Hydrangeas are perennial, deciduous shrubs that produce large "mopheads" of colourful blossoms nestling inside deep green foliage. Because their flowers are so striking, most gardeners who grow them work hard to prolong their bloom time.
While the exact bloom time for hydrangeas depends on the location and the variety of shrub, most hydrangeas bloom in mid to late spring or early summer. In warmer south-facing gardens, hydrangeas may bloom earlier and, if pruned immediately after blooming, may flower again later in the season.
This variety of hydrangea has been specially bred to ensure continuous blooms all summer long. These plants bloom on both old and new growth, allowing the plant to bloom twice in the season. Some varieties of ever-blooming (remontant) hydrangea include Endless Summer, David Ramsey and Blushing Bride.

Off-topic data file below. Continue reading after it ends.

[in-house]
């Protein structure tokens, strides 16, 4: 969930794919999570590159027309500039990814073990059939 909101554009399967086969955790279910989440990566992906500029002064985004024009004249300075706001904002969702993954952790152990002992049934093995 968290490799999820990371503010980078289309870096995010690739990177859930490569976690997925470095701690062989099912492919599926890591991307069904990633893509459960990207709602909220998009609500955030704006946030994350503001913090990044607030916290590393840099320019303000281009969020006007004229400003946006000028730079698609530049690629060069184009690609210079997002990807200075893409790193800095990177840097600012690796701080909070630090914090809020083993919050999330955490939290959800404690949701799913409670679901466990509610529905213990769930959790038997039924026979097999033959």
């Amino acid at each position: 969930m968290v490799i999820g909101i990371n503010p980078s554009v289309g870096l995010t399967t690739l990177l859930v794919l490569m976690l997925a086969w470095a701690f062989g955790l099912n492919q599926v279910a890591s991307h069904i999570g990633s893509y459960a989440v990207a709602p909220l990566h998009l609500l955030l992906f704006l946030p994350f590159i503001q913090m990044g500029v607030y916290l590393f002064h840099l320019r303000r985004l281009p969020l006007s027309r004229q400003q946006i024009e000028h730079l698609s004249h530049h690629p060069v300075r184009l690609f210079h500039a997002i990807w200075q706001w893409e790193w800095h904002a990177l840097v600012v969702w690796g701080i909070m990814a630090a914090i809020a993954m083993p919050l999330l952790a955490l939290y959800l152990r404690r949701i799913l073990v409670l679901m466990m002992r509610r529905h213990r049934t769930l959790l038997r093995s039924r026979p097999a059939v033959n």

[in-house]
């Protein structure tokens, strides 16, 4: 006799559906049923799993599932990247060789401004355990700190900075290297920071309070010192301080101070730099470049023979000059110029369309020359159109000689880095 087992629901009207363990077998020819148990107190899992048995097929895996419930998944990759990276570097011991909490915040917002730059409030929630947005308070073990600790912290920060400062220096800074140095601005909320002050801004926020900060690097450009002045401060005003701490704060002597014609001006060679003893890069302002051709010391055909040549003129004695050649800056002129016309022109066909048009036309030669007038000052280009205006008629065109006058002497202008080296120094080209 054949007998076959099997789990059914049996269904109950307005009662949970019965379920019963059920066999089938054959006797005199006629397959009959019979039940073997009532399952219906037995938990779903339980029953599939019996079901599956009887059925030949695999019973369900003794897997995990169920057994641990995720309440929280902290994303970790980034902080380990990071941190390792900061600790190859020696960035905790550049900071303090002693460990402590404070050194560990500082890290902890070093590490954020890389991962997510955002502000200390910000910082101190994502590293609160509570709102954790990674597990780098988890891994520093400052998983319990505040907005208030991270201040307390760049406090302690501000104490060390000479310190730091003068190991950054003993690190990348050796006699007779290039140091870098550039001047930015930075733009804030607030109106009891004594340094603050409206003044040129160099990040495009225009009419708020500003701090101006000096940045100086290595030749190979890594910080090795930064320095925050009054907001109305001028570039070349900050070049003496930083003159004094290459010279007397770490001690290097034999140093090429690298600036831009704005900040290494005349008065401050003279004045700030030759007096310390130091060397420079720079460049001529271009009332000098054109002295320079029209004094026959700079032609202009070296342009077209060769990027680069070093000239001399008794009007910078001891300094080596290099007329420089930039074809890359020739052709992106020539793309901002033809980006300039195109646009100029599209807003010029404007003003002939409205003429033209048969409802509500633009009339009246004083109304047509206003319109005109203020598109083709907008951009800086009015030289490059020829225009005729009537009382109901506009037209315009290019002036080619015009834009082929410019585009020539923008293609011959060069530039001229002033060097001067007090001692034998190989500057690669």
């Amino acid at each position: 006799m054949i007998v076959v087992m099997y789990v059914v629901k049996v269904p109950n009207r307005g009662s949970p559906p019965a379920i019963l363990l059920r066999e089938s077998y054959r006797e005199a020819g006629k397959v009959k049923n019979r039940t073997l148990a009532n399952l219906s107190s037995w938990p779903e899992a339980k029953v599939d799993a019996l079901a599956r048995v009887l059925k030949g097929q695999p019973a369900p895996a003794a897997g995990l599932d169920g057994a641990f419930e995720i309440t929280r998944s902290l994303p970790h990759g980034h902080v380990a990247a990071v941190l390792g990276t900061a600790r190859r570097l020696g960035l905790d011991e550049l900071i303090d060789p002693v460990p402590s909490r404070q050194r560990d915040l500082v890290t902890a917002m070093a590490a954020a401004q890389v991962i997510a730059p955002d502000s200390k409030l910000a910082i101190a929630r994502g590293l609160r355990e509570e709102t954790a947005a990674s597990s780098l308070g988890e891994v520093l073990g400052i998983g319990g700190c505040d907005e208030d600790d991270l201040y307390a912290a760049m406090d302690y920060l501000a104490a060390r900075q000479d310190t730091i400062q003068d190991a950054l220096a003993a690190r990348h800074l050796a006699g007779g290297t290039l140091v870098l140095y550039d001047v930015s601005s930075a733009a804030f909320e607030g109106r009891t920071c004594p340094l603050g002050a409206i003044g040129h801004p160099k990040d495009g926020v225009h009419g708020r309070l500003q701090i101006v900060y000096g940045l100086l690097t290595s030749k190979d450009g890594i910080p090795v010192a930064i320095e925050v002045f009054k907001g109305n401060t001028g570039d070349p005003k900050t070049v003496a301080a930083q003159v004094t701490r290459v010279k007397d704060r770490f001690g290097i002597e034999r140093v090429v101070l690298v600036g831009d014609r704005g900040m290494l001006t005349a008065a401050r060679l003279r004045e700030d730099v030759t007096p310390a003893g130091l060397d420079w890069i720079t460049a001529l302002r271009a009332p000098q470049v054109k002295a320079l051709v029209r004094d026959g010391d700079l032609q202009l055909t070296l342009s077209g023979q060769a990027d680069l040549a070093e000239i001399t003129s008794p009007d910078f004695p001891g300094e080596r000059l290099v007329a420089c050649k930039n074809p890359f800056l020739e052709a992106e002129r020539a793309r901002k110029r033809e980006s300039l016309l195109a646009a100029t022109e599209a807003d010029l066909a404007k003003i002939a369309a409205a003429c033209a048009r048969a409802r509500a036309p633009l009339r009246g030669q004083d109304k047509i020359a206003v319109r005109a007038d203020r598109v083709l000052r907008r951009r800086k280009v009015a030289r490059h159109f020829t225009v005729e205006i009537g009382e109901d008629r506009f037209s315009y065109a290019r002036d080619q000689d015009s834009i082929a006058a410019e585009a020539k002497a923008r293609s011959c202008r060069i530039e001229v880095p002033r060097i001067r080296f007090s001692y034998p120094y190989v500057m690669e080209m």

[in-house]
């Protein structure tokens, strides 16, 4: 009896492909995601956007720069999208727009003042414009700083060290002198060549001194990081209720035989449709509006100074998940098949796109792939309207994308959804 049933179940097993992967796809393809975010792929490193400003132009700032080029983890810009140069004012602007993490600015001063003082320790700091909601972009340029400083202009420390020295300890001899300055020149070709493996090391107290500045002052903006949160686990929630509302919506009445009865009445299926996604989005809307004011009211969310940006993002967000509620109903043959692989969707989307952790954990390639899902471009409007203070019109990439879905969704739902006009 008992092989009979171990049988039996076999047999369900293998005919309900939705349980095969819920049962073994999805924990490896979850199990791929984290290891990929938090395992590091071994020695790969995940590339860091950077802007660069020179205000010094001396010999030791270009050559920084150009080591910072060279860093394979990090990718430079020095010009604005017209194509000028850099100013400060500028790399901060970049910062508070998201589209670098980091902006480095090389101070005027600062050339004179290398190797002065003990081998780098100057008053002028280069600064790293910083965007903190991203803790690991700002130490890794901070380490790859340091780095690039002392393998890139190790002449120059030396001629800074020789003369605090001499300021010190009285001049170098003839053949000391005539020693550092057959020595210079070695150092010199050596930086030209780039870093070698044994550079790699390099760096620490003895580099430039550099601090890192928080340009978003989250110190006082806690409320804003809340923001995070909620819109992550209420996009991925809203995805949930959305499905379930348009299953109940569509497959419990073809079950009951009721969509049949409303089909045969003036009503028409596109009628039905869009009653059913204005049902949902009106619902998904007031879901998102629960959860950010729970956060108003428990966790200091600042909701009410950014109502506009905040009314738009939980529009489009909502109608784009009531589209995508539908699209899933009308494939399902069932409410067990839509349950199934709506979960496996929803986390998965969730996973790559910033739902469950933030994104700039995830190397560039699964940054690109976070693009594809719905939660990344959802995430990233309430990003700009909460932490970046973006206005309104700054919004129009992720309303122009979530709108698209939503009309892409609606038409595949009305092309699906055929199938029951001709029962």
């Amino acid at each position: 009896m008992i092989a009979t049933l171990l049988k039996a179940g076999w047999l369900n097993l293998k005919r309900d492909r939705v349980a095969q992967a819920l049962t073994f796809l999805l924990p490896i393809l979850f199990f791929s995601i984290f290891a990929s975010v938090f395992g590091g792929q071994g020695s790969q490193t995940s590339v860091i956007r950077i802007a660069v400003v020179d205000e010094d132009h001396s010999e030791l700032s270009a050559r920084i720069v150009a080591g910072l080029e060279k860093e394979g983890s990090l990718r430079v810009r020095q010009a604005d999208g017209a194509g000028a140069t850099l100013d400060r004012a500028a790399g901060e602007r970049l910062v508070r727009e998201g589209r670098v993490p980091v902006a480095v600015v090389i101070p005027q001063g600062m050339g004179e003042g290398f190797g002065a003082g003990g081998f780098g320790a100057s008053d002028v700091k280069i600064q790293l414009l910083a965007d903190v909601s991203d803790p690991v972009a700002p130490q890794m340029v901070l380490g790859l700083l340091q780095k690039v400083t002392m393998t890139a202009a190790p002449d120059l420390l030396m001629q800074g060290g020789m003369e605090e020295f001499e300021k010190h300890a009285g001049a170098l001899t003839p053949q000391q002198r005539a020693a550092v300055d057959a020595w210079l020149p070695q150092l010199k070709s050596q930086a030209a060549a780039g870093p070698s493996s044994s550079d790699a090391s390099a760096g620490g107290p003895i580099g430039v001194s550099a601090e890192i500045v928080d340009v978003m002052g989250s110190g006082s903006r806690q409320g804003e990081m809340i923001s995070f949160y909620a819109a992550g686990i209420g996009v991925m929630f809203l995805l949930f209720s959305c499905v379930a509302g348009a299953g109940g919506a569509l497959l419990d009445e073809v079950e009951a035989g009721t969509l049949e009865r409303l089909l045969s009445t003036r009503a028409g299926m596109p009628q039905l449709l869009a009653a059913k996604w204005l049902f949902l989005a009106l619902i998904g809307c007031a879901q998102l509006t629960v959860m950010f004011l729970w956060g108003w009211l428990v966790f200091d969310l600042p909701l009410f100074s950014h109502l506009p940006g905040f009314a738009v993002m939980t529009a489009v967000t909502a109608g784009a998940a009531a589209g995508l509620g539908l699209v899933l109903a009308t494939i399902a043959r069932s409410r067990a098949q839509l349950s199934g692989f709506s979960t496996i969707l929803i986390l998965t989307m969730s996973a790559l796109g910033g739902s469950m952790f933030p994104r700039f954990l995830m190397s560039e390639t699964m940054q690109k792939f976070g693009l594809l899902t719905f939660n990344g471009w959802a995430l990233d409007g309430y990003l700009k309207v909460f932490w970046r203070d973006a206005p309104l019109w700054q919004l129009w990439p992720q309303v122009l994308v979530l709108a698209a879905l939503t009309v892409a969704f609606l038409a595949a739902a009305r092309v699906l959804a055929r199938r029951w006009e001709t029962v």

Never prune your hydrangea before the spring growing season. Hydrangeas set their flower buds in late summer or autumn. By pruning in winter or spring, you may cut off the buds and the shrub will not bloom that year.
Because hydrangeas set buds in autumn and emerge from winter dormancy early, unseasonably cold weather that causes an unexpected freeze or frost can injure the buds and prevent the hydrangea from blooming that year. If unseasonably cold weather is forecast in your area, cover your shrub to prevent damage to the plant.
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